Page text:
What links each character is their actions and ultimately who they are. The two male protagonists are policemen; the two female protagonists however could not be more different. It is through the clever repetition of their actions, the places they visit, the music they listen to, the food they eat, the habits they form and the feelings they develop that we truly understand how and why these characters meet and the trajectory of their developing relationships. Every location and piece of music is used to convey this development, hang-up and regression. The shy but cheeky Faye (played by Faye Wong herself) falls in love with Cop 663, this is never stated and she has no internal monologue that reveals this much. In hindsight this is because she drowns her thoughts and feelings out with the American hit song California Dreamin’. The iconic lyrics ‘all the leaves are brown, and the sky is grey’ plays constantly in the background of the takeaway store, often stopping and restarting. She longs for the feeling of melancholic love, but must get is directly and in an express manner through pop tunes. This is but one example of repetition being used in masterful ways, Wong has interwoven each characters arc with repetitive and strange actions that you begin to notice in both stories, truly remarkable.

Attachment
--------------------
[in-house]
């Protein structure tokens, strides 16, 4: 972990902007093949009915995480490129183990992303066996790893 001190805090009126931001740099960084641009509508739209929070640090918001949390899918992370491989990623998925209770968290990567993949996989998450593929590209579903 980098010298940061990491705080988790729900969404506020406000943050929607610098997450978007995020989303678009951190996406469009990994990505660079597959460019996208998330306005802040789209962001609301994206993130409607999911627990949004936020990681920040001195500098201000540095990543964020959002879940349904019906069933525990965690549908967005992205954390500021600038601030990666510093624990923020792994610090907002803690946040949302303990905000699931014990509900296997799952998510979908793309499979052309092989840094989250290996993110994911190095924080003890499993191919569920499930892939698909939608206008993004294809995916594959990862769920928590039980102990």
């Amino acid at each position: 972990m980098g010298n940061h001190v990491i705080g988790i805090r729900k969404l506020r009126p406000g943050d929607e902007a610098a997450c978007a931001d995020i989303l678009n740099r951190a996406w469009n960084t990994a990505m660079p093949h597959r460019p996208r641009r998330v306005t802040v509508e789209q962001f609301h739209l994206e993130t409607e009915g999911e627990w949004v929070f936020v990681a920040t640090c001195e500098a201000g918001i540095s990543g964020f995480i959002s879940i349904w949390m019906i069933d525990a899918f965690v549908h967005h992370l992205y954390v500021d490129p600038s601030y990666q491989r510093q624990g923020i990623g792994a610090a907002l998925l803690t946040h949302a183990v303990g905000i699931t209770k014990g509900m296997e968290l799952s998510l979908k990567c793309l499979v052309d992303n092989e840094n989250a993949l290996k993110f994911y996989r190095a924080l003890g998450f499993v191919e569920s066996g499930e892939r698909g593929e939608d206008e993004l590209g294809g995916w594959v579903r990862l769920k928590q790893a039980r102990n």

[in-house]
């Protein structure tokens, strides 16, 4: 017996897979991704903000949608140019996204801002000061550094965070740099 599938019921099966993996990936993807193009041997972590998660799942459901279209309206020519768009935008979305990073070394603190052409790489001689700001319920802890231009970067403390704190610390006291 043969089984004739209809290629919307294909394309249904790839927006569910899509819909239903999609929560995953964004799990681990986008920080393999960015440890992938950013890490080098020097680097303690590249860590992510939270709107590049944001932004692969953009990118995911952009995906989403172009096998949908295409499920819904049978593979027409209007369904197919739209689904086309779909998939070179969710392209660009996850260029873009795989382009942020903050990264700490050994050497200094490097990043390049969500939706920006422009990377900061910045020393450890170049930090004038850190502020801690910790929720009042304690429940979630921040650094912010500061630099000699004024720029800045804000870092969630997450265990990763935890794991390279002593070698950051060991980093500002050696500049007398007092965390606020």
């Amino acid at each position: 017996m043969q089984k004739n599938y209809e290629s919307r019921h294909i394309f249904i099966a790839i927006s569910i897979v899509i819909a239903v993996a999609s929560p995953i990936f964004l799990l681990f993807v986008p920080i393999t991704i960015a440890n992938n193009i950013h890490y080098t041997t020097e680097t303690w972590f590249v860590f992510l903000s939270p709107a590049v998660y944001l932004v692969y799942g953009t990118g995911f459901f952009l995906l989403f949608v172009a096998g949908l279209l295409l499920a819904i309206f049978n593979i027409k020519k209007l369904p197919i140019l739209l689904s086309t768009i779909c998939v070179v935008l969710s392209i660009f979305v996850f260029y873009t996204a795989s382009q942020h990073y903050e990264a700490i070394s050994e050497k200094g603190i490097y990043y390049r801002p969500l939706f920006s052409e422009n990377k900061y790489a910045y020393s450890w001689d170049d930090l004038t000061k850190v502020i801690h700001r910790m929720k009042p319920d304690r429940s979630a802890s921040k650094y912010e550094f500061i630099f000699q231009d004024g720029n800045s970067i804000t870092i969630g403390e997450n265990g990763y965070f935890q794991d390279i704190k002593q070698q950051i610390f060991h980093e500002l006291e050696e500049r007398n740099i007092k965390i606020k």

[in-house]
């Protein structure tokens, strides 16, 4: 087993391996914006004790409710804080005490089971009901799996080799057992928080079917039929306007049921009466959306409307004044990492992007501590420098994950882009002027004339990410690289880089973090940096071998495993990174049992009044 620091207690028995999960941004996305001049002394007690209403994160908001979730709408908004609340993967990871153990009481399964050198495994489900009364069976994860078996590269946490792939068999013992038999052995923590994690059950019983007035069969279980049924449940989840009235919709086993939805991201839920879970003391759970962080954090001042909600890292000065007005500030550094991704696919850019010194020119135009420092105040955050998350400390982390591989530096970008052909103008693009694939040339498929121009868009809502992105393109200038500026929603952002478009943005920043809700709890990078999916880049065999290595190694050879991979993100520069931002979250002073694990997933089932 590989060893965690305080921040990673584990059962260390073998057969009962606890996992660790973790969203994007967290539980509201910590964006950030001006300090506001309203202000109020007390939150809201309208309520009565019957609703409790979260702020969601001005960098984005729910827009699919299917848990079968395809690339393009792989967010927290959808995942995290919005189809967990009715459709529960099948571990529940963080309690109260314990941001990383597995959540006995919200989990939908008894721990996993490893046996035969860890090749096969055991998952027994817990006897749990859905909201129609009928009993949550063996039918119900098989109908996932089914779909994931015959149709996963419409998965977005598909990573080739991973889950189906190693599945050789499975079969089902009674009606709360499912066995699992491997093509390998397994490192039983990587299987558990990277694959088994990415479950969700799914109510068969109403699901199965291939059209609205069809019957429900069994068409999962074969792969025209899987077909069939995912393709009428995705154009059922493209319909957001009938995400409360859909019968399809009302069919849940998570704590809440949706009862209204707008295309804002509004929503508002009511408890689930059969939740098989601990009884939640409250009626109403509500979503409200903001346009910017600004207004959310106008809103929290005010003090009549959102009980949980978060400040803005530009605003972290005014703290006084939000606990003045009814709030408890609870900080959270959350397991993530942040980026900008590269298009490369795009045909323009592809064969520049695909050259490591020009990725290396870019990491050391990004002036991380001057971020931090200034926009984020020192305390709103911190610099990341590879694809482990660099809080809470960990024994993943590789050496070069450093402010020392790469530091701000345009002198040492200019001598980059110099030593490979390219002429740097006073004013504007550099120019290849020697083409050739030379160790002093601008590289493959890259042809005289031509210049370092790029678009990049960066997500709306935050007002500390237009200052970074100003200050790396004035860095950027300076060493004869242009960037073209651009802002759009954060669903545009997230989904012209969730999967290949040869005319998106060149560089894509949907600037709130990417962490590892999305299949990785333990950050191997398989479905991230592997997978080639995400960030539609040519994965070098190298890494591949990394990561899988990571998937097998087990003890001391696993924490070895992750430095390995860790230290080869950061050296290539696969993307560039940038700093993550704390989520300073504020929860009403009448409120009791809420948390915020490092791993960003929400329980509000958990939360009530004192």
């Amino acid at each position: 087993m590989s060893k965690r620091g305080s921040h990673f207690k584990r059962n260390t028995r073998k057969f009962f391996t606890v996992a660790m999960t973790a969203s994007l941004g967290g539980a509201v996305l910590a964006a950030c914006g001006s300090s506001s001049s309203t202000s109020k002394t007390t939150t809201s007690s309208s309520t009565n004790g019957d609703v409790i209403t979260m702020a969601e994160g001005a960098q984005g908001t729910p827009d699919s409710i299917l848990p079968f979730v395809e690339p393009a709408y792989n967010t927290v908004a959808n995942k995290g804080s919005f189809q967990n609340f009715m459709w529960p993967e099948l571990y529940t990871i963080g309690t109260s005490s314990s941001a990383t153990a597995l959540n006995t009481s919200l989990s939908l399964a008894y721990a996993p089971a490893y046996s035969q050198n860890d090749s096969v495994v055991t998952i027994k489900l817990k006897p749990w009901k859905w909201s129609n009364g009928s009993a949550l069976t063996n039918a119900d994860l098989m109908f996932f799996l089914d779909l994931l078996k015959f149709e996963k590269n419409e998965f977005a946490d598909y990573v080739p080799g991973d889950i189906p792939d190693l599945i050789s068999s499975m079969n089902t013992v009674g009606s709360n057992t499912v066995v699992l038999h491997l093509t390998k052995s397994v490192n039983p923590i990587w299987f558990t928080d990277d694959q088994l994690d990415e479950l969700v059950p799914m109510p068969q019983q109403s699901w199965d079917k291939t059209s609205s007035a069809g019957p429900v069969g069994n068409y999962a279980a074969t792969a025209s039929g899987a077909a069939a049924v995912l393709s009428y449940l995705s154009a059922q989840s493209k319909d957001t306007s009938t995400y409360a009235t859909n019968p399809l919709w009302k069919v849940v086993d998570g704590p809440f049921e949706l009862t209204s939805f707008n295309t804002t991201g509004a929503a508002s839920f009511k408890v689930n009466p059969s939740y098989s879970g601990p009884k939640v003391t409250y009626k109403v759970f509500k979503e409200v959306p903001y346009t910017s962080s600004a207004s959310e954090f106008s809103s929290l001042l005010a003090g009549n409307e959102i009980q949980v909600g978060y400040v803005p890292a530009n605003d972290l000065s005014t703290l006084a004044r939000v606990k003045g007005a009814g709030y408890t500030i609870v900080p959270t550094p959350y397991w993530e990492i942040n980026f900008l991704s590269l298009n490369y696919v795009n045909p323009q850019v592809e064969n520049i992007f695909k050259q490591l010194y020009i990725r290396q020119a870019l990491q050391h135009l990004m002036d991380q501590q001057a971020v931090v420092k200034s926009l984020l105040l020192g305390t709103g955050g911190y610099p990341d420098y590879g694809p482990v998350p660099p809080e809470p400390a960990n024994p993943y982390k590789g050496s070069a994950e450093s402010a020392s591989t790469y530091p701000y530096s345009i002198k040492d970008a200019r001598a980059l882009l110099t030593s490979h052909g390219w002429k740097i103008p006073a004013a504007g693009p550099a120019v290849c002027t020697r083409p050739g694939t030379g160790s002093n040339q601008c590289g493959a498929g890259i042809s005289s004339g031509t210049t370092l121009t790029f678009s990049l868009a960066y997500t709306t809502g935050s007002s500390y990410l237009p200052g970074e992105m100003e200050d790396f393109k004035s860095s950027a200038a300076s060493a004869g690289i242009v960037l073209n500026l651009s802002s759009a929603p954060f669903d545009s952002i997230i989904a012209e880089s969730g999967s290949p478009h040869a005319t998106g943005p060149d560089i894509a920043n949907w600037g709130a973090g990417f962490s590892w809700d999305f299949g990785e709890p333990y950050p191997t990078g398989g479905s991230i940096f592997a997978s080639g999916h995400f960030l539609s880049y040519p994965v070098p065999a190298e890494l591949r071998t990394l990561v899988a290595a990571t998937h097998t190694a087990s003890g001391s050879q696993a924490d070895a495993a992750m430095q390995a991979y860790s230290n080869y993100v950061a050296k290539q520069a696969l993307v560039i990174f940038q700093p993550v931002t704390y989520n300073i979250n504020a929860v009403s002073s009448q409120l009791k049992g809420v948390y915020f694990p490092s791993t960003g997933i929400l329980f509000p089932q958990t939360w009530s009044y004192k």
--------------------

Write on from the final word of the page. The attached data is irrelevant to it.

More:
From left, Wong Faye, Wong Kar-Wai and Tony Leung
5. Sublime monologue
The protagonists in Chungking Express all have internal monologues that lyrically and quirkily sum up their current position. Wong Kar-Wai has filled them to the brim with a unique angst that is expressed beautifully and summed up quite stunningly in their head as they equate their sorrow or joy to often mundane and ancillary things. I began to explain a few examples in this article but found I actually could not, given the moment in the film and the understanding of the particular protagonist – this is the only way to truly appreciate and connect with their unbelievable, outrageous and romantic notions.
Chungking Express is a romance at heart, but it also represents a changing façade of an urban landscape in a homogenised district (Chungking) quite stunningly contradicted by the immigrant population that resides there. Also homogenized is the concepts of love and relationships and this is also masterfully defeated by the unique and sensitive souls that carry these beautiful but brief stories forward, but never to a conclusion as the heart of the city keeps beating, never stopping.
Kwenton Bellette – follow Kwenton Twitter here: @Kwenton